Business aviation hopes for US air traffic control delays

Alasdair Whyte
By Alasdair Whyte June 14, 2017 02:35

Business aviation hopes for US air traffic control delays

Thousands of people have been watching worrying developments involving President Donald Trump in Washington this week. Many are rightly concerned by what they have heard. People across the US stopped work and watched the livestream video. I am, of course, talking about the Air Traffic Control Reform Initiative that President Trump announced on Tuesday.

President Trump wants to privatise air traffic control. He would move oversight from the US Federal Aviation Administration (FAA) to a non-profit organization.

“The FAA has been trying to upgrade our nation’s air traffic control system for a long period of years,” said the President. “But after billions and billions of tax dollars spent and the many years of delays, we are still stuck with an ancient, broken, antiquated, horrible system that doesn’t work.” He then joked: “Other than that, it’s quite good.”

President Trump added: “The previous administration spent over $7 billion trying to upgrade the system, and totally failed. Honestly, they didn’t know what the hell they were doing. A total waste of money – $7 billion-plus-plus.”

Many airlines love the plan – although it is worth noting that some including Delta do not support it.

In business aviation there is a consensus that it is a bad idea.

More than 15 associations (there should be an association for associations) including the General Aviation Manufacturers Association, Helicopter Association International, National Air Transportation Association and the National Business Aviation Association (NBAA) wrote a joint letter highlighting the risks after Trump’s announcement.

The President argues that other countries including Canada, New Zealand, Australia and many European states have successfully privatised their systems. “Other systems are very good. I won’t tell you the names of the country, but we have studied numerous countries, one in particular – they have a very, very good system,” said Trump. “Ours is going to top it by a lot.”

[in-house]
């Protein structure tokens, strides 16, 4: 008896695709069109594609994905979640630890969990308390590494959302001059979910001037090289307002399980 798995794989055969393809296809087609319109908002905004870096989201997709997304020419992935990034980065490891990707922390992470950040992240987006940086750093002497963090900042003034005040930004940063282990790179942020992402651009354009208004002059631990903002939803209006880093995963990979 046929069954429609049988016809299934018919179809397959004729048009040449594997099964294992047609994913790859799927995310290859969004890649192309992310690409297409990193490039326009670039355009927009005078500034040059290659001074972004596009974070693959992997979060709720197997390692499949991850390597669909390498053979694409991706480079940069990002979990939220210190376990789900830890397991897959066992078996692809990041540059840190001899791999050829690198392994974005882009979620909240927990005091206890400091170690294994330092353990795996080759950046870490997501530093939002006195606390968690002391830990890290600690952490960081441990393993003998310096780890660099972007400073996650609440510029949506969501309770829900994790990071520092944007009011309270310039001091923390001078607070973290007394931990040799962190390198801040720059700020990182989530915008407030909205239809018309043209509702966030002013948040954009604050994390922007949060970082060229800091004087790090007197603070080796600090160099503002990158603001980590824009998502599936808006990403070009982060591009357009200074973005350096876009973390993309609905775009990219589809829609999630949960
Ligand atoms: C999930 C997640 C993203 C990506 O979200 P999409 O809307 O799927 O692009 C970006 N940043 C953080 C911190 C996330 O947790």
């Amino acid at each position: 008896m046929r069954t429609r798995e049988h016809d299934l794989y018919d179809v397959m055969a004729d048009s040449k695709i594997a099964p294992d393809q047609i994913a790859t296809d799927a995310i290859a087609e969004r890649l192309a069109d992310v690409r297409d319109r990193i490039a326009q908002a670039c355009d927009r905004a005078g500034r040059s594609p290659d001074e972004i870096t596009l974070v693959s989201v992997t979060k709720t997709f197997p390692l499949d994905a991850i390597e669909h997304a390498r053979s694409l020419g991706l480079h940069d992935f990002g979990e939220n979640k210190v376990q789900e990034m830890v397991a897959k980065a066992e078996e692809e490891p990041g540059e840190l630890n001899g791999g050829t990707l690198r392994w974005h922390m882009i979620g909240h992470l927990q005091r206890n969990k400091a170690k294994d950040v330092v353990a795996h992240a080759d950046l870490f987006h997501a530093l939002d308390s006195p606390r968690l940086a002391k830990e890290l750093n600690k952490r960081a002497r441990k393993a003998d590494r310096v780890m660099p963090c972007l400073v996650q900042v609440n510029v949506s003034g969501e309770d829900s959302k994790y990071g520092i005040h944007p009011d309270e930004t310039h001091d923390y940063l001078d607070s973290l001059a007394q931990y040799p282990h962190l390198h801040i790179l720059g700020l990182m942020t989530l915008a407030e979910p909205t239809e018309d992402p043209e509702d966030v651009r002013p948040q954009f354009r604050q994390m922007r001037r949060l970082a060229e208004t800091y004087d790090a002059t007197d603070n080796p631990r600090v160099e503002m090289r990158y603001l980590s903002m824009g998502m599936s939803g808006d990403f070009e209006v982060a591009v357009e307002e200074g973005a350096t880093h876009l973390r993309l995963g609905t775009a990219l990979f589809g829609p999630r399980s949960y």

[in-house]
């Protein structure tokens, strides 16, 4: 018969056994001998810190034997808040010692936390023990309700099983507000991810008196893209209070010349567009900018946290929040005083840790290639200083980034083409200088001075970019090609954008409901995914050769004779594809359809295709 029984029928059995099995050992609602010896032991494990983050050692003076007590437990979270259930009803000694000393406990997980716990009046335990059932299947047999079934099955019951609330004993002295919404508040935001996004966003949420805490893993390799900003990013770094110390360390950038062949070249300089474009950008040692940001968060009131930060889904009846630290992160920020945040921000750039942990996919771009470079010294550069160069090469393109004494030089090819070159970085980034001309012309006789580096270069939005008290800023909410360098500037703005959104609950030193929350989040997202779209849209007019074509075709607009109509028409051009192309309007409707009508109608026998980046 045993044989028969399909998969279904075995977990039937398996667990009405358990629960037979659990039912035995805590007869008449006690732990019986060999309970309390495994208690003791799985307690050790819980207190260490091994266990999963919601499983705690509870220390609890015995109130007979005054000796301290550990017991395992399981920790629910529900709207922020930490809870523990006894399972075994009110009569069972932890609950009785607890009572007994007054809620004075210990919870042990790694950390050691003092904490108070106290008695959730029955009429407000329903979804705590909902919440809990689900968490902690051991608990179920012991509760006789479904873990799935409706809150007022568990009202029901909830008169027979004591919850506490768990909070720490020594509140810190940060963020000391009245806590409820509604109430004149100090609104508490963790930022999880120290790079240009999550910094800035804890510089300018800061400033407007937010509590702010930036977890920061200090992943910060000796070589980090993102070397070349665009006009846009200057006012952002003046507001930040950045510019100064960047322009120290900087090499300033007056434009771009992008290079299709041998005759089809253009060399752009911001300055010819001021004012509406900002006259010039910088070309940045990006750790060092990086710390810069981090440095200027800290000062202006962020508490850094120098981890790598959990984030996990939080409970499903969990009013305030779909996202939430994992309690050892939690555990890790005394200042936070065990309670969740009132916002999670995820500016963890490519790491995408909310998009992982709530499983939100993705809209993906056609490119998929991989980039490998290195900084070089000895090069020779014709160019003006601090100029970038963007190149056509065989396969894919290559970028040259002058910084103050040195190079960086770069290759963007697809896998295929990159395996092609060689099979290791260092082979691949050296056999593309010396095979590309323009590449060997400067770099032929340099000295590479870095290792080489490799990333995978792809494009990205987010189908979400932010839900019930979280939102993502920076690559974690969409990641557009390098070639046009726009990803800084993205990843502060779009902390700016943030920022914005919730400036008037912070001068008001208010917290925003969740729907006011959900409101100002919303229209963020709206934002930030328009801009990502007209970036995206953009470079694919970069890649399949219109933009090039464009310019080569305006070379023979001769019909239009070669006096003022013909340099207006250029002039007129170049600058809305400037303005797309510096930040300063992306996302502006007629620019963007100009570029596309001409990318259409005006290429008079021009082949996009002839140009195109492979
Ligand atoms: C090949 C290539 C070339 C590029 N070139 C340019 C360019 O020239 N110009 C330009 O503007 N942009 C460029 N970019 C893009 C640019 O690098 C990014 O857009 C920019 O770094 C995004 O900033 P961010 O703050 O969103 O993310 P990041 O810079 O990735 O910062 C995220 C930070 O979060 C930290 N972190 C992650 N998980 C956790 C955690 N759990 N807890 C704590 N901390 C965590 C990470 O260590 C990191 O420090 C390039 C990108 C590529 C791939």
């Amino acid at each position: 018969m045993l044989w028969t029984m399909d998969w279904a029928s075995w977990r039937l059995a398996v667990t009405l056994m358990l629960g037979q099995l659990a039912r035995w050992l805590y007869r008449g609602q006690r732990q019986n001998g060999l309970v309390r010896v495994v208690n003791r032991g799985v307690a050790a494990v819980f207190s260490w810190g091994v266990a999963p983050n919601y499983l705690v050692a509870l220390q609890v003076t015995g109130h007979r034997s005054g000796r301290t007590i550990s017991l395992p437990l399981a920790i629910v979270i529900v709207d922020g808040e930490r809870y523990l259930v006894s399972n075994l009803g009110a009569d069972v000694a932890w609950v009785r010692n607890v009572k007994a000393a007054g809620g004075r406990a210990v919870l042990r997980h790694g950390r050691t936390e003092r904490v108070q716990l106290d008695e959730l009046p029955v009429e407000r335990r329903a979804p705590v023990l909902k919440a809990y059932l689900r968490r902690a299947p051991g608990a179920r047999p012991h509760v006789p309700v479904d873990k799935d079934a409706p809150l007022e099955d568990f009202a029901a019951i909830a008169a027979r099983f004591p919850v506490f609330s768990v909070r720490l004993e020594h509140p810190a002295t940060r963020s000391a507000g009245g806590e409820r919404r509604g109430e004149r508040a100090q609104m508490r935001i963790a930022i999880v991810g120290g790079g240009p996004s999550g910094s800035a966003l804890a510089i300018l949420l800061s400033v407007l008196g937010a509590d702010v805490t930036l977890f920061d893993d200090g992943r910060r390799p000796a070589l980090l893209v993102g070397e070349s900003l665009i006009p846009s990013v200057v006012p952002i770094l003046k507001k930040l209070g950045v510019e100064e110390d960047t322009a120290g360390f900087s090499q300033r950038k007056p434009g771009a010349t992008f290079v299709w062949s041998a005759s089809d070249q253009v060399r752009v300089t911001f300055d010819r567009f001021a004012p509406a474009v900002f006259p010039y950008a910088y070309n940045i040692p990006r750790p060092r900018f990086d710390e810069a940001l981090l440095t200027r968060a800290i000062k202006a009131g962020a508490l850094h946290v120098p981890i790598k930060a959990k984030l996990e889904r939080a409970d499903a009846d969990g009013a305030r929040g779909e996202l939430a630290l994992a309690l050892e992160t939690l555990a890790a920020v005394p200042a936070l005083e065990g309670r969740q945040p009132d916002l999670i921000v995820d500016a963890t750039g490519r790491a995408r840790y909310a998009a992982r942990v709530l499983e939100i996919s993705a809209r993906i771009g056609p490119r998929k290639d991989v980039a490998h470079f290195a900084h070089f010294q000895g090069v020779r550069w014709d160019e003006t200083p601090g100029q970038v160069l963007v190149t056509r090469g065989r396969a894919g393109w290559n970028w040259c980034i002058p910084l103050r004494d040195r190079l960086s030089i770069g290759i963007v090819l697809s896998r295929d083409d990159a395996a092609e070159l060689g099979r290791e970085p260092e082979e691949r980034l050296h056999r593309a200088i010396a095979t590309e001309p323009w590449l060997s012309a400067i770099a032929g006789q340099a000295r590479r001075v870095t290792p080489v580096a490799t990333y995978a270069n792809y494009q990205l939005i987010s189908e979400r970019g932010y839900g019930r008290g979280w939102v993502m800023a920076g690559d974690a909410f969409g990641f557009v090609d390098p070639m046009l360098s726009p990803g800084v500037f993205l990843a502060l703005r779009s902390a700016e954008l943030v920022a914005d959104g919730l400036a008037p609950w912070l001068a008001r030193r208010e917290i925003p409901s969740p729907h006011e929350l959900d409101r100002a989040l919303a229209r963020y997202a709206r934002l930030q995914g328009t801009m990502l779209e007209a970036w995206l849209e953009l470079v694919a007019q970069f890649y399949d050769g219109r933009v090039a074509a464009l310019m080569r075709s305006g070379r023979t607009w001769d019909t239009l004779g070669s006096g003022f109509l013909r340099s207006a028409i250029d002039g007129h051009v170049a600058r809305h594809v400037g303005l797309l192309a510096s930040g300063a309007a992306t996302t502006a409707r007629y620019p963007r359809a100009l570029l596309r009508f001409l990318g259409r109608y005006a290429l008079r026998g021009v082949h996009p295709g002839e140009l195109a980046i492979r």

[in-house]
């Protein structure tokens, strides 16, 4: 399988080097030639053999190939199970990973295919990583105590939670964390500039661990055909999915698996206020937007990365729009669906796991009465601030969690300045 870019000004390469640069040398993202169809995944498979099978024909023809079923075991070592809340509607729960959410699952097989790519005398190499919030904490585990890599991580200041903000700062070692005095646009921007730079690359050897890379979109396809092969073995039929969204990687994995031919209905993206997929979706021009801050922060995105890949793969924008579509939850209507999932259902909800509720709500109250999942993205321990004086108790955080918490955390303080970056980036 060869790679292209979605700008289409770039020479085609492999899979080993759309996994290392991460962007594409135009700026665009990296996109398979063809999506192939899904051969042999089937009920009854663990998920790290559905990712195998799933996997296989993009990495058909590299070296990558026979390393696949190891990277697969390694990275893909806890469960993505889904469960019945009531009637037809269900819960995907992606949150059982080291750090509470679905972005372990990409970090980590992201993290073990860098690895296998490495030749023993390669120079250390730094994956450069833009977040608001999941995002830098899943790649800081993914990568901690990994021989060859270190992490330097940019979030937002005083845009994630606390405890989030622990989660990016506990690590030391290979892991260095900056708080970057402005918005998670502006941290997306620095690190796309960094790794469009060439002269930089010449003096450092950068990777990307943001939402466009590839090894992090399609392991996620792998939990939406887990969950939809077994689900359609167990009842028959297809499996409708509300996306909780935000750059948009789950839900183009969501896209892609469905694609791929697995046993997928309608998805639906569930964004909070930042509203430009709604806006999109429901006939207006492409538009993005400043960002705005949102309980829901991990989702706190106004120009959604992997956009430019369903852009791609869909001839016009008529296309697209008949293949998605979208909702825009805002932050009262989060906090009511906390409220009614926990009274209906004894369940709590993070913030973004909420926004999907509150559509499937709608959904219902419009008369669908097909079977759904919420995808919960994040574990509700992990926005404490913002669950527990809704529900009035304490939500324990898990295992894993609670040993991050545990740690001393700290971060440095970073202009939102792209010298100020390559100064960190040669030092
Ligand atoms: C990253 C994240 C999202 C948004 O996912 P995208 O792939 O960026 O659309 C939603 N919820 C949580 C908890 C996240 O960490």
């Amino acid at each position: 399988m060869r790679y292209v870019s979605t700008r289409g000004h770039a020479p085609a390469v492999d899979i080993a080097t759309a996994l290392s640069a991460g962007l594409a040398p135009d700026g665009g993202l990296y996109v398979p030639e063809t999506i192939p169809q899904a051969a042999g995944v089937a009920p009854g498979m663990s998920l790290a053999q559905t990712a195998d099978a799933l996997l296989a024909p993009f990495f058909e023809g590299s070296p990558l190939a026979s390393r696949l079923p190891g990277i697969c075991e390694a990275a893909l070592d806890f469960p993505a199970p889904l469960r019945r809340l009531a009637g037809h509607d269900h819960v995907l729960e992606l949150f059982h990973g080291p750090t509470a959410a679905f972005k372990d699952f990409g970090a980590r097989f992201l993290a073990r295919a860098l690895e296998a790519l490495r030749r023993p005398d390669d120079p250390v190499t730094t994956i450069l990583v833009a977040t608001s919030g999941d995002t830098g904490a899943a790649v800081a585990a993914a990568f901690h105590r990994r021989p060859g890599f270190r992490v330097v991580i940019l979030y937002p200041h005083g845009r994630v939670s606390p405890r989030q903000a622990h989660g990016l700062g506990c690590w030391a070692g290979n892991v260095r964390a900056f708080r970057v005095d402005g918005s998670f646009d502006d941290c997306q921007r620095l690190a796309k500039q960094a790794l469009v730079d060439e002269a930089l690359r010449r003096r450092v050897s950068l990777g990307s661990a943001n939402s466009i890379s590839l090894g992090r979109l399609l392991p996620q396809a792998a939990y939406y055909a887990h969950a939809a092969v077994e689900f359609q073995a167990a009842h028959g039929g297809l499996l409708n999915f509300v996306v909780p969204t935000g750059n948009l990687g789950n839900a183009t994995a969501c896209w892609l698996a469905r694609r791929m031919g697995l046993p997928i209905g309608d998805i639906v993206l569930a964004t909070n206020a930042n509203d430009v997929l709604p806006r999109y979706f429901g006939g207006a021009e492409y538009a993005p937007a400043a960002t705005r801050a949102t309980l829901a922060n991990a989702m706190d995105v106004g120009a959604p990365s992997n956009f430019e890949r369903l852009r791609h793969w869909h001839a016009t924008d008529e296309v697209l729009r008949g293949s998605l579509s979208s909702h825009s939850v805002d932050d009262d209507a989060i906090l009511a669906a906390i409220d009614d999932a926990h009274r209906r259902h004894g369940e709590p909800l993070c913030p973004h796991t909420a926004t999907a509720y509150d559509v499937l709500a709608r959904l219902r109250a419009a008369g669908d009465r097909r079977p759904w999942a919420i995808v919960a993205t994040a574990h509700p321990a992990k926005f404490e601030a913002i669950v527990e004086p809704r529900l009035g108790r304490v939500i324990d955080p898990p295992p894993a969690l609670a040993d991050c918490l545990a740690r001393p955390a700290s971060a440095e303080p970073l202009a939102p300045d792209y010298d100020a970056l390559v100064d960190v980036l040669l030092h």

The associations argue that the US already has the best air traffic system in the world.

“It is worth noting that the majority of all general aviation in the world today takes place in the US and we appreciate your support for our industry. Simply put, general aviation in America is the envy of the world,” said their letter to the president.

“Today, the US air traffic control system is the best in the world, moving more aircraft, more safely and efficiently, than any other country. Working with Congress and the Federal Aviation Administration, aviation stakeholders have been able to ensure that our system operates for the public benefit, providing access for all stakeholders to airports, heliports and airspace, and encouraging competition and innovation,” said the letter.

General aircraft owners are concerned that airlines will not support infrastructure outside main airports and flight routes.

“We are deeply concerned with the president’s call for ATC privatization – a concept that has long been a goal of the big airlines. No one should confuse ATC modernization with ATC privatization – the two are very different concepts,” said Ed Bolen, president of NBAA.

“Unfortunately, the recent discussion about privatization is really about the airlines’ push to gain more control over our air traffic control system, so that they can run it for their own benefit, and is a sideshow to a serious and constructive discussion about building on the progress currently underway on NextGen,” said Bolen. “We are concerned that those left behind under ATC privatization would be the citizens, companies and communities that rely on general aviation for all manner of services.”

Although the president is a keen user of business aviation, he did also own an airline between 1989 and 1992.

In a meeting with airline executives in February, President Trump said that he had consulted his own pilots. “I have a pilot who’s a real expert, and he said ‘[the FAA] is instituting a massive, multi-billion-dollar project, but they’re using the wrong equipment.”

If you watch the video of the announcement to the end you might think that the President is signing an executive order making this happen. He is not. In fact he sent a memo down to Congress. There is still time for this to be stopped. Air traffic control delays are not always bad.

Alasdair Whyte
By Alasdair Whyte June 14, 2017 02:35